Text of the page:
answersLogoWhite

0


Best Answer

The set of positive integers does not contain the additive inverses of all but the identity. It is, therefore, not a group.

User Avatar

Wiki User

โˆ™ 2018-05-01 11:05:44
This answer is:
User Avatar
Study guides

Algebra

20 cards

A polynomial of degree zero is a constant term

The grouping method of factoring can still be used when only some of the terms share a common factor A True B False

The sum or difference of p and q is the of the x-term in the trinomial

A number a power of a variable or a product of the two is a monomial while a polynomial is the of monomials

โžก๏ธ
See all cards
3.81
โ˜†โ˜…โ˜†โ˜…โ˜†โ˜…โ˜†โ˜…โ˜†โ˜…
1765 Reviews

Add your answer:

Earn +20 pts
Q: Why is a set of positive integers not a group under the operation of addition?
Write your answer...
Submit
Still have questions?
magnify glass
imp
Continue Learning about Other Math

Is the set of all negative integers a group under addition?

no


What groups are subsets of integers?

Integer Subsets: Group 1 = Negative integers: {... -3, -2, -1} Group 2 = neither negative nor positive integer: {0} Group 3 = Positive integers: {1, 2, 3 ...} Group 4 = Whole numbers: {0, 1, 2, 3 ...} Group 5 = Natural (counting) numbers: {1, 2, 3 ...} Note: Integers = {... -3, -2, -1, 0, 1, 2, 3 ...} In addition, there are other (infinitely (uncountable infinity) many) other subsets. For example, there is the set of even integers. There is also the subset {5,7}.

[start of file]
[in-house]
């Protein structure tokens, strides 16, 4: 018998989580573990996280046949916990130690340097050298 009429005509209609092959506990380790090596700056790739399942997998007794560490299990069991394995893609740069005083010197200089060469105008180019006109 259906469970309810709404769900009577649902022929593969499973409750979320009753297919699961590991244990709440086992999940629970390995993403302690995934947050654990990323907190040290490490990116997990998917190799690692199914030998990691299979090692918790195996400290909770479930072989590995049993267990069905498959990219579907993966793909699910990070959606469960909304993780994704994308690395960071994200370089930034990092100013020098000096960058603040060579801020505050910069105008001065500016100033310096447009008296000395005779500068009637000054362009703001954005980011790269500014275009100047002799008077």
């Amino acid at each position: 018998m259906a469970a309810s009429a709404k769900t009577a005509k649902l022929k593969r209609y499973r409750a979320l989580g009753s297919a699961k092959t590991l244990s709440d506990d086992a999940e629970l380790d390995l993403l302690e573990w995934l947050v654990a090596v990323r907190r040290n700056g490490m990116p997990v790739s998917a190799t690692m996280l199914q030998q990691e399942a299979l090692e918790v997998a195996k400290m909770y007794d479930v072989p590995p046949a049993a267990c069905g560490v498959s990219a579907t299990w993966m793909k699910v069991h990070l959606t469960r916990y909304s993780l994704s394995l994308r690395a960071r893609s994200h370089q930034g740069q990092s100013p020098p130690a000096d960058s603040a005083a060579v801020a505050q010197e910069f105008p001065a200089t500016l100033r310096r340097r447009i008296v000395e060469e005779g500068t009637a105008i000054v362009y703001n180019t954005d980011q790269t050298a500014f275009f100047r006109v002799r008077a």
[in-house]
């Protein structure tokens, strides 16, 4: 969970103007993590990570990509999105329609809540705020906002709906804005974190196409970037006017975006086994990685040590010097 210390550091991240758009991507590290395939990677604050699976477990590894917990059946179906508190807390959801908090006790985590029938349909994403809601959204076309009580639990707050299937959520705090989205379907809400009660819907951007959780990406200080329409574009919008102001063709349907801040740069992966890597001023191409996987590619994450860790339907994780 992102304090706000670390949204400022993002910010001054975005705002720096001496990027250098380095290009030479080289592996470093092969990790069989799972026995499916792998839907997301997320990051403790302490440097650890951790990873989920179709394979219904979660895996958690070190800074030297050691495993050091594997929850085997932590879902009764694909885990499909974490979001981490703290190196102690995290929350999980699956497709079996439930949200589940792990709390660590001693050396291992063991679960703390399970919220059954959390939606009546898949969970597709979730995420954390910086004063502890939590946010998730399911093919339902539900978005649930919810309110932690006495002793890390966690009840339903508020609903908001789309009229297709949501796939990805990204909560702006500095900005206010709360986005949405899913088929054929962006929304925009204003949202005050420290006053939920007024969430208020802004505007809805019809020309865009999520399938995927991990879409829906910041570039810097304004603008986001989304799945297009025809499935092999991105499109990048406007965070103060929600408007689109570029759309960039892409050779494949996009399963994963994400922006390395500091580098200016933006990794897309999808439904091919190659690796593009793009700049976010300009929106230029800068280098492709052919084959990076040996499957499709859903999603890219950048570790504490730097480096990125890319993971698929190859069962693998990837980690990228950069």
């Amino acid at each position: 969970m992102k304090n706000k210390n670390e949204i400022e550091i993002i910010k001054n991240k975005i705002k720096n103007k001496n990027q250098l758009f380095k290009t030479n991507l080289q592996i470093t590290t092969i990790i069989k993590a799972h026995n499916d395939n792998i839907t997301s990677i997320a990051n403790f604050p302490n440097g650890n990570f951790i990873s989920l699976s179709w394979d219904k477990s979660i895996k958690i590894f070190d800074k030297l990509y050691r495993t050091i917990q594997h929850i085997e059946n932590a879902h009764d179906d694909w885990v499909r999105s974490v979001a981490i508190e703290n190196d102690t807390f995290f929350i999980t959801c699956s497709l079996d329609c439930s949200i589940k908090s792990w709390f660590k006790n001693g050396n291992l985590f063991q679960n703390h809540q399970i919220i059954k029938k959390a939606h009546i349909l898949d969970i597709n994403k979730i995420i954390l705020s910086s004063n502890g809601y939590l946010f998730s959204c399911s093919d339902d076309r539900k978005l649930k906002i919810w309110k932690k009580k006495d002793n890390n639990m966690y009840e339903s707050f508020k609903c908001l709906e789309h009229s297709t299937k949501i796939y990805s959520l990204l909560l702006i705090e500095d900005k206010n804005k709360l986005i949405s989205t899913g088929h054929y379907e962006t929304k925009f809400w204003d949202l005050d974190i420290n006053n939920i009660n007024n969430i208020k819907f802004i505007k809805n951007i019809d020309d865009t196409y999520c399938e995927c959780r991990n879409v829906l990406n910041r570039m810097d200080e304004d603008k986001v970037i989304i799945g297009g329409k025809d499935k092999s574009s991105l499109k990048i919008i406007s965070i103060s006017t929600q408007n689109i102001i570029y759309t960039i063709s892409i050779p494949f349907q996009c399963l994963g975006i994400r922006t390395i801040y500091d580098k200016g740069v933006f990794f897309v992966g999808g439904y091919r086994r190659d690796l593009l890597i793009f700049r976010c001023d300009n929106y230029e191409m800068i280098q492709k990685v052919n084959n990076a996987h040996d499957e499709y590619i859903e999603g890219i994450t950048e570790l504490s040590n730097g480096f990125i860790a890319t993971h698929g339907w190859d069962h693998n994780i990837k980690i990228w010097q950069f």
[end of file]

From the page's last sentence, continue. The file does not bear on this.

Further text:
Why the set of odd integers under addition is not a group?

Because the set is not closed under addition. If x and y are odd, then x + y is not odd.


0 belongs to what family of real numbers?

0 belongs to the reals. It is a member of the irrationals, the rationals. It is also a member of the integers; It is a member (the identity) of the group of even integers, 3*integers, 4*integers etc with respect to addition.


Examples to prove the set of integers is a group with respect to addition?